“Fans seem like they’re getting less crazy. I remember back in the day everyone seemed like they were insane. From the first show kids would be diving off the balcony, and you’re like, ‘What are you doing? That’s concrete you’re hitting!’ Now, kids are a lot more mellow. You’d go backstage and there’d just be a row of kids with broken legs, bleeding. It’s not like that anymore so much. People value their limbs more.”
Though quick with the dry wit one detects the tone of a life-bred cynic in Zombie. But that inborn cynicism is exactly what has kept him alive in an industry that wants you dead before you hit 35. In the music business, trust is death. Trust is empty pockets and regret. Trust is a career cut short. From the outset, Zombie looked at the industry with a healthy dose of mistrust and contempt usually reserved for those who have already been screwed over by some unscrupulous fiend. That’s how he’s managed to survive.
“For some reason I never trusted anybody, and I would always pay attention to everything. And bands would always have this weird thing of trusting everybody, and that’s why bands that should be multi-millionaires are flat broke and the managers have all the money. Now they just look back and laugh at the bands. Managers, there are some great ones, but it’s a bunch of scumbags for the most part.”
One of the many hypocrisies in music is that the mere mention of making a buck somehow makes you less of an artist. Money and art don’t mix and musicians are all supposed to die damaged, broke and unknown with a bottle in their hand or a needle in their arm, only to be appreciated posthumously. There’s truth in the oft-spun yarn “Art is suffering,” but there’s genuine suffering born of conspiratorial karma and tragic circumstance and there’s plain, willful stupidity.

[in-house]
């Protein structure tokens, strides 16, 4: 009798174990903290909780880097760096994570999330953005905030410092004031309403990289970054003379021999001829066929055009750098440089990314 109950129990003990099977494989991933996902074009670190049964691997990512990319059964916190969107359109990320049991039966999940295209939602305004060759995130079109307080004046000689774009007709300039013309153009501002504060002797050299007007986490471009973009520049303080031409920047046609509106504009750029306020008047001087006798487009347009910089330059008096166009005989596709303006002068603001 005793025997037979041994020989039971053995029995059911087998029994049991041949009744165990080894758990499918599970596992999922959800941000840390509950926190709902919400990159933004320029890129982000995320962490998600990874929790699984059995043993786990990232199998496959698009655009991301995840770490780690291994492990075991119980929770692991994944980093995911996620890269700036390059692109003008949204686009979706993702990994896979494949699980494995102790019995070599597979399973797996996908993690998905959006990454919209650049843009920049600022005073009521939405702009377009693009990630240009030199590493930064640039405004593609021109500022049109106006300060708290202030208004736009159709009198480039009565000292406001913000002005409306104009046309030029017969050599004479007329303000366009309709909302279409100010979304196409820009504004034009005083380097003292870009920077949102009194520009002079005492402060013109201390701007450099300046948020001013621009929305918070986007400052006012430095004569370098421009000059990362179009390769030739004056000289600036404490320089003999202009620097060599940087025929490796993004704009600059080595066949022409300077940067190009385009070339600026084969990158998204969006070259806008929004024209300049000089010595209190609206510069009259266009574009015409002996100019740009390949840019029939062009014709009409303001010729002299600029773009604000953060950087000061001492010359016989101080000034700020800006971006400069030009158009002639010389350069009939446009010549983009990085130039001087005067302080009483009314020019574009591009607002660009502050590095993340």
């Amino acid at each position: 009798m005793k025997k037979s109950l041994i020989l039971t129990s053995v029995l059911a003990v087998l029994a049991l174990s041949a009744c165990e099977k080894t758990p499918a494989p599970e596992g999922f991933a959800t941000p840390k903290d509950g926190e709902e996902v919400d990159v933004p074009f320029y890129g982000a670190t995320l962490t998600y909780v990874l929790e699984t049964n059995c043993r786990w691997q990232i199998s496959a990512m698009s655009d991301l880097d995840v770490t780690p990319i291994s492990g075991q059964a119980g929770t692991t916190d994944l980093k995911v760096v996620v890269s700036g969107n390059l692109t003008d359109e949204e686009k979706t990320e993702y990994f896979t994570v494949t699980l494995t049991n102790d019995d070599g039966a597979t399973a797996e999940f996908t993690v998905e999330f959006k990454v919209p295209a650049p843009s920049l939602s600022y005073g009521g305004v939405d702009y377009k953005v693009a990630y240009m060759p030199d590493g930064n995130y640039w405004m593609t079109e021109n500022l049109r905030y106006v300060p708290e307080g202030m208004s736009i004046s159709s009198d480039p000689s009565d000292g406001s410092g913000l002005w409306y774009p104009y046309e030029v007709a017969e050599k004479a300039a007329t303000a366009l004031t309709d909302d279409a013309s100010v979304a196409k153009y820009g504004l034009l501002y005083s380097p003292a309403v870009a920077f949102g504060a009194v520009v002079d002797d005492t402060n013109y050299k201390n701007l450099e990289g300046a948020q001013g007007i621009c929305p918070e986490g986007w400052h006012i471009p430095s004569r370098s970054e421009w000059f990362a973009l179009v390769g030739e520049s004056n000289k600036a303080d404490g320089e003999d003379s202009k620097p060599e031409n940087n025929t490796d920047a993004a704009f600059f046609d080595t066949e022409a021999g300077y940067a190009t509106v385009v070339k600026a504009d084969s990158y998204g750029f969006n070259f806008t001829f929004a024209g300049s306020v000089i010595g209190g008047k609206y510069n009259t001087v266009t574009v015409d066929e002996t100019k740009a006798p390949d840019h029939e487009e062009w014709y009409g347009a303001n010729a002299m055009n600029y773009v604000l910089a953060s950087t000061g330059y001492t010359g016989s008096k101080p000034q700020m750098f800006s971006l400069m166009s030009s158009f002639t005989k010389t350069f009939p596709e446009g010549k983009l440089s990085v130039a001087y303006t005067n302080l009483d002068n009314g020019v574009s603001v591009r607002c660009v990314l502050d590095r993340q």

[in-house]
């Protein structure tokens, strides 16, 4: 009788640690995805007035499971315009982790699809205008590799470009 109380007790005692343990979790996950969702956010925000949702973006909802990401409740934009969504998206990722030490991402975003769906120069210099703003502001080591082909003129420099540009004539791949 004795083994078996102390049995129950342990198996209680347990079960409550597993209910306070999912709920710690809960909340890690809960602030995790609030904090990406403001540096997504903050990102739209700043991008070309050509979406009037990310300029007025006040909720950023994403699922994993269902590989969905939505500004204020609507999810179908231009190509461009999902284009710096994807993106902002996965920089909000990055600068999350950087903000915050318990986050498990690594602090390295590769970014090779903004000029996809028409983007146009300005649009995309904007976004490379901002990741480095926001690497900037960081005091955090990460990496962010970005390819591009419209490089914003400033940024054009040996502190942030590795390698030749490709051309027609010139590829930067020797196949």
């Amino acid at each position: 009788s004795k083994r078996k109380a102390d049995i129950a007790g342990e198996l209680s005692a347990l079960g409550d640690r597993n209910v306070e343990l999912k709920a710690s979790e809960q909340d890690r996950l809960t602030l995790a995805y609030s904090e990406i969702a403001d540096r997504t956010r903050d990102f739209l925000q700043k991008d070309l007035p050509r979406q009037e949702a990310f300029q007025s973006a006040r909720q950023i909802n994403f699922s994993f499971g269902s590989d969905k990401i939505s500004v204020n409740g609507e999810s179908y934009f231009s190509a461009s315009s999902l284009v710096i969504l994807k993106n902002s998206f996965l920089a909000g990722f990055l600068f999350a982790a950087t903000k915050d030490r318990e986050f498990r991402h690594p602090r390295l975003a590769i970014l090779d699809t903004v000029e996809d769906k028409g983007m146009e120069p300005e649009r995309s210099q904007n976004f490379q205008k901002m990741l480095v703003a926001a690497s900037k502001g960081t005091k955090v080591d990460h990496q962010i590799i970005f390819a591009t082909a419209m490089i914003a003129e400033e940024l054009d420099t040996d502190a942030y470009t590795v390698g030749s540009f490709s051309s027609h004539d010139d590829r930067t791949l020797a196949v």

“I always say to bands, ‘If you worked at McDonald’s, you would look at your paycheck. You wouldn’t just assume they were paying you properly every week.’ But bands, they don’t look at anything. It’s the craziest thing. There’s some weird thing in rock music like if you think about money ever you’re a sellout. Nothing else in life is like that. Nothing. Only in rock music has this bizarre thing been created.”
It’s rare that you see this kind of awareness in a heavy metal artist, or hear one speak with any sort of business acumen whatsoever. But that’s the way you have to be when you’re catapulting back and forth between music and film the way Zombie has since making his directorial debut in 2003 with House of 1,000 Corpses. These days he’s got another film in the pipeline which he’s hoping to start shooting in September. He’s coy about the theme, admitting only that it’s in the horror realm. He’s also got a TV mini-series on Charles Manson in the works. But right here right now, the focus is on the band. He’s finally got something he never had in White Zombie, or even his early solo days. It’s been a long road toward achieving that mythical thing called unity.
“You always try to achieve that. Nobody thinks, ‘I want to get a bunch of guys I don’t like being around and call it a band.’ But it’s hard to find people, so you put up with a lot of crap just to hold a band together. Because you figure you have to find somebody who’s a great musician, who you love to be around more than you’re ever going to be around your own family, and who’s great on stage. It’s been a long journey. I always had two but never three. But I think now I’ve found everybody.”